Edith Wharton (The Age of Innocence)
Who can escape when in your grip, When your dark eyes confront one? I do not wish to flee when you seize me, I never shall believe that you only destroy. I know that you must course through everyone's life and nothing earthbound stays untouched by you, Though life without you would be beautiful! And yet, it is worthwhile to experience you. Indeed, you are not a night's phantom; You come to remind the spirit of its strength: It's the battle that has made the greatest persons great -on rugged roads towards the goal. For that, and happiness and joy, give me only one thing; pain which lends true greatness. So, come and let us wrestle breast to breast; do come, even if it means life or death. Do come and lip into the heart's deepest interior and rummage through the depths of life. Take away dream's illusion and joy; take away things not worth one's unlimited strivings. You are not mankind's final conqueror. Although we expose our breast to your blows and although we collapse in death, you are the pedestal for our soul's greatness.
Lou Andreas-Salomé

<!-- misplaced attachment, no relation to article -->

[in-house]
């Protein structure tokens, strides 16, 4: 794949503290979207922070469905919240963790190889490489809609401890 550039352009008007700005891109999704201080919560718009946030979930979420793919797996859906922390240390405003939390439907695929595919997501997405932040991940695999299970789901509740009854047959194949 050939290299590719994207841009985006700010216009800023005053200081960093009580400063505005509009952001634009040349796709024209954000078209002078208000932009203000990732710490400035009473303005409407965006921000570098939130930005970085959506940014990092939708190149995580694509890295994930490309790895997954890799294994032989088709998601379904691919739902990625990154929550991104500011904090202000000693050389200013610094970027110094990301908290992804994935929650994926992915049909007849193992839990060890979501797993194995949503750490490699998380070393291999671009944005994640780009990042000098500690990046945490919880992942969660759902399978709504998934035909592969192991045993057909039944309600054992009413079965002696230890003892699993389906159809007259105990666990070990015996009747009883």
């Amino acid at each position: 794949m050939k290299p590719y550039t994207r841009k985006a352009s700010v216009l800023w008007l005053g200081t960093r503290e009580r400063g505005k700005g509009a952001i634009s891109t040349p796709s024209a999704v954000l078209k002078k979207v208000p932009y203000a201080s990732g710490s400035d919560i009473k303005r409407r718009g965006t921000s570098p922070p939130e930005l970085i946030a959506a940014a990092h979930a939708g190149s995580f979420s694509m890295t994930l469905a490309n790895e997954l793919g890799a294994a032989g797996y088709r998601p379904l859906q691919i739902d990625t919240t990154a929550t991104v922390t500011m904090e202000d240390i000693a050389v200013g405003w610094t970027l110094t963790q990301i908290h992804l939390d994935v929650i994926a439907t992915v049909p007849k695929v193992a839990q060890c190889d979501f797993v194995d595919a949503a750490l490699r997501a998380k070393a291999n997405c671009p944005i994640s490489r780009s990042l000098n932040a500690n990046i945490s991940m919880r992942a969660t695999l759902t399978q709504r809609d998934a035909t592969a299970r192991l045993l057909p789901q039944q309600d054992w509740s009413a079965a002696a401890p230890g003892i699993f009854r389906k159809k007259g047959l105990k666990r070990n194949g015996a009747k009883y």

I thank you, Wilhelm, for your heartfelt sympathy, for your well-intentioned advice, but beg you to be quiet. Let me stick it out. Blessedly exhausted as I am, I have strength enough to carry through. I honor religion, you know that, I feel it is a staff for many weary souls, refreshment for many a one who is pining away. But--can it be, must it be, the same thing for everyone? If you look at the great world, you see thousands for whom it wasn't, thousands for whom it will not be the same, preached or unpreached, and must it then be the same for me? Does not the son of God Himself say that those would be around Him whom the Father had given Him? But if I am not given? If the Father wants to keep me for Himself, as my heart tells me?--I beg you, do not misinterpret this, do not see mockery in these innocent words. What I am laying before you is my whole soul; otherwise I would rather have kept silent, as I do not like to lose words over things that everyone knows as little about as I do. What else is it but human destiny to suffer out one's measure, drink up one's cup?--And if the chalice was too bitter for the God from heaven on His human lips, why should I boast and pretend that it tastes sweet to me? And why should I be ashamed in the terrible moment when my entire being trembles between being and nothingness, since the past flashes like lightning above the dark abyss of the future and everything around me is swallowed up, and the world perishes with me?--Is that not the voice of the creature thrown back on itself, failing, trapped, lost, and inexorably tumbling downward, the voice groaning in the inner depths of its vainly upwards-struggling energies: My God! My God! Why hast thou forsaken me? And if I should be ashamed of the expression, should I be afraid when facing that moment, since it did not escape Him who rolls up heaven like a carpet?